Sexual stewardship framing reminds us that we can be unthinkingly destructive or intentionally fruitful. On autopilot, our flesh attempts to meet our needs for healthy intimacy in broken ways. Poor sexual stewardship, whether out of omission or commission, can lead to loneliness, objectification of another, heartbreak, loss of trust, betrayal, divorce, violence or even sexual enslavement. Instead, we need God’s wisdom to rightly order stewardship of our sexualities. Faithful vocational singleness can lead to many times more celibate Christians leveraging their kingdom availability to serve as nurses at free clinics or teachers in low-income schools. Faithful Christian marriage can lead to many times more children nurtured to faithfully love and serve God.
Transferable Skills of Sexual Stewardship
Christians are called to faithfully manage different precious resources. They may find that developing a proper posture toward (and skills for) sexual stewardship may transfer to faithful stewardship of our finances, the environment, eating and exercise, sleep, mental health, meeting our intimacy needs in healthy ways, character development, and how we leverage our 9-to-5 jobs for the sake of the kingdom.
Imagine a sermon series or small group curriculum where the general concept of faithful Christian stewardship of our bodies and lives is then applied to each of these opportunities. At a time when fear of focusing too much on sexuality leads leaders to avoid the topic, nesting the conversation within a larger dialogue about general Christian stewardship allows for richer conversation and addresses fears of over-focus.
Proper Focus of Sexual Stewardship
Most importantly (at least as it relates to sermon titles), framing conversations around “sexual stewardship” zooms out from focusing only on sex and marriage. How we talk about sexuality matters. Too often, a simple “save sex for marriage” mantra suggests that marriage and sex are something that we are owed and can take. That we have a right to seek our pleasure, as long as we follow the rules. Instead, a focus on sexual stewardship more broadly includes vocational singleness and suggests that marriage and sex aren’t forgone conclusions. The phrase “sexual stewardship” properly identifies our sexualities as a gift from God that we are meant to fearfully and faithfully steward before God based on his wisdom, not based on our pleasure.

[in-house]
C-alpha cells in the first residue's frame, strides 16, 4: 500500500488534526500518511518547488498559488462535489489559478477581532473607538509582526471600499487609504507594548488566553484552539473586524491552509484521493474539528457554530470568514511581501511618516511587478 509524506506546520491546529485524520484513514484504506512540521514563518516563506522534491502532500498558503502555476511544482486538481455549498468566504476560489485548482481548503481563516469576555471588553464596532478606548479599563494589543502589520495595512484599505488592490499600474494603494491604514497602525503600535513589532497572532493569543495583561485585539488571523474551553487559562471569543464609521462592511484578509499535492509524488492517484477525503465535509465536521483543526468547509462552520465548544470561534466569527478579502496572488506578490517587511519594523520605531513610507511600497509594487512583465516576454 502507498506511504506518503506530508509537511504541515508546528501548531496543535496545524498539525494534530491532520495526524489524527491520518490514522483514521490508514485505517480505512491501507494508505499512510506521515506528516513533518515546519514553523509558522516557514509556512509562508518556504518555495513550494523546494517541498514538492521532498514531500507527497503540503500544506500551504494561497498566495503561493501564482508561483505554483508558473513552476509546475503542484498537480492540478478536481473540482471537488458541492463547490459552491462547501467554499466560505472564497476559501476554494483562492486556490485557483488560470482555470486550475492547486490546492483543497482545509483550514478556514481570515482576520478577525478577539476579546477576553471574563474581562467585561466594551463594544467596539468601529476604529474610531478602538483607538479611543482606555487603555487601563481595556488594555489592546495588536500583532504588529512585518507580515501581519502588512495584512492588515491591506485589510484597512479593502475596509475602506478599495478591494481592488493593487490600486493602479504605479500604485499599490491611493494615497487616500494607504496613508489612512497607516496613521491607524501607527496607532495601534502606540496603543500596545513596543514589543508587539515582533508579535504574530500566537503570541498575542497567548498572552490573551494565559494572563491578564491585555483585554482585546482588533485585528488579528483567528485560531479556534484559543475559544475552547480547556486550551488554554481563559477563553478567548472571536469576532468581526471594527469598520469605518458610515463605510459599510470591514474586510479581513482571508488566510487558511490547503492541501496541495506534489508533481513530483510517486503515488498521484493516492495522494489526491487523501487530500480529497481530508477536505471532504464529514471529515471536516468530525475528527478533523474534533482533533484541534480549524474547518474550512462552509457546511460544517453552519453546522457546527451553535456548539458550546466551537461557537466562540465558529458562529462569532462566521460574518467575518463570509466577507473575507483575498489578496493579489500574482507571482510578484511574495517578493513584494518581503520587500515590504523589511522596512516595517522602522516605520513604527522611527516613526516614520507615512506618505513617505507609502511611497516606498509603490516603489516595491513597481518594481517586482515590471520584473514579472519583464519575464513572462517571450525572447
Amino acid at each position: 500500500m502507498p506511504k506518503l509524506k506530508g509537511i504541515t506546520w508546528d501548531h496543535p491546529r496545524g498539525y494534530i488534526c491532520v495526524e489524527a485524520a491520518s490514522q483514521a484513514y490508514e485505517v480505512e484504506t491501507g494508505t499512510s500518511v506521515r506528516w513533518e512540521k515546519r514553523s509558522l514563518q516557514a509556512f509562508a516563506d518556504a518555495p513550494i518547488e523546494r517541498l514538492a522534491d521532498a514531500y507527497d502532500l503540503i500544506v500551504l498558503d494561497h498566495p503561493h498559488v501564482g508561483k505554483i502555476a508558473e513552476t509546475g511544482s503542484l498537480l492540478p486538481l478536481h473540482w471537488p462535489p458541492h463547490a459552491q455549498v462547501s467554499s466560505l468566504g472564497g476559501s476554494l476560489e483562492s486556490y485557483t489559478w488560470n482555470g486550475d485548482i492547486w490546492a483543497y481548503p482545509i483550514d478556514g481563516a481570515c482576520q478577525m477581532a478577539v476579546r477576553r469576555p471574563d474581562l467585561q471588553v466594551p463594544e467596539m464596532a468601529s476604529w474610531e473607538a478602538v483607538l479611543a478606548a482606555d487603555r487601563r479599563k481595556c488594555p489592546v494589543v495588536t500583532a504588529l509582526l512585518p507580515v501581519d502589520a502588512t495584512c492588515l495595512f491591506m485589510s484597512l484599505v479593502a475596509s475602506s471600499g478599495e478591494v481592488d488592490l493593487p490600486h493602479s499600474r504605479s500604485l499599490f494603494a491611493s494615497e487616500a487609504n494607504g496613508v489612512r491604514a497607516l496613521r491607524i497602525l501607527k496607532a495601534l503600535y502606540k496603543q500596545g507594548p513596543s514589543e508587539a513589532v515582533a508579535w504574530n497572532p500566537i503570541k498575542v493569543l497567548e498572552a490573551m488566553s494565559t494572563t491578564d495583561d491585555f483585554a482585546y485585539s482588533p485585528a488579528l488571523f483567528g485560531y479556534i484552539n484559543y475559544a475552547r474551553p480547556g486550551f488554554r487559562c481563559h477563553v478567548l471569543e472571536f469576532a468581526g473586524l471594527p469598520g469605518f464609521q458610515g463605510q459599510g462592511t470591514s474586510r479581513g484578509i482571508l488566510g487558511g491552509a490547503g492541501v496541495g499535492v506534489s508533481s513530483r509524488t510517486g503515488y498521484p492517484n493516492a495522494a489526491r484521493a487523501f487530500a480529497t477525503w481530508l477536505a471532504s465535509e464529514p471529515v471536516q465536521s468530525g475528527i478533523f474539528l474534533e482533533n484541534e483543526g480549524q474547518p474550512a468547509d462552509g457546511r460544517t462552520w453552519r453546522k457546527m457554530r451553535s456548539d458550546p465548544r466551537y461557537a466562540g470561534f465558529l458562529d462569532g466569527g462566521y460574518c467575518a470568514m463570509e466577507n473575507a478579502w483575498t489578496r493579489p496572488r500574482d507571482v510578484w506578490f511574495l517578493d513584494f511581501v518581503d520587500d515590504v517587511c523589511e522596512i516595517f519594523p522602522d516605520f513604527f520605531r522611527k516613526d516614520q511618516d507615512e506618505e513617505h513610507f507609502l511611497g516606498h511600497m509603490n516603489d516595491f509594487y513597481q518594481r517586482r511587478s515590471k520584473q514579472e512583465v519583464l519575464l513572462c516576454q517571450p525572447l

We can start by establishing that God created all of us to enjoy intimacy in the context of family and designed two best ways for that to happen: Christian marriage and vocational singleness. We can recognize that God invites us to discern in our young adult years whether God is calling us to vocational singleness or Christian marriage.
Sin has bent and broken the goodness of everything God created, including how all of us experience intimacy and family. Yet the God who put this world together has offered his people wisdom for how to steward their sexualities. He’s not surprised by the brokenness of our world, and we’ll experience the most beauty and goodness when we follow God’s wisdom. We’ll find the greatest joy, the deepest meaning, and the richest belonging through God-honoring sexual stewardship.
Next time you’re preparing for a sermon series or small group sequence on sexuality, consider framing the conversation around sexual stewardship and make the most of biblical posture, transferrable skills and proper focus.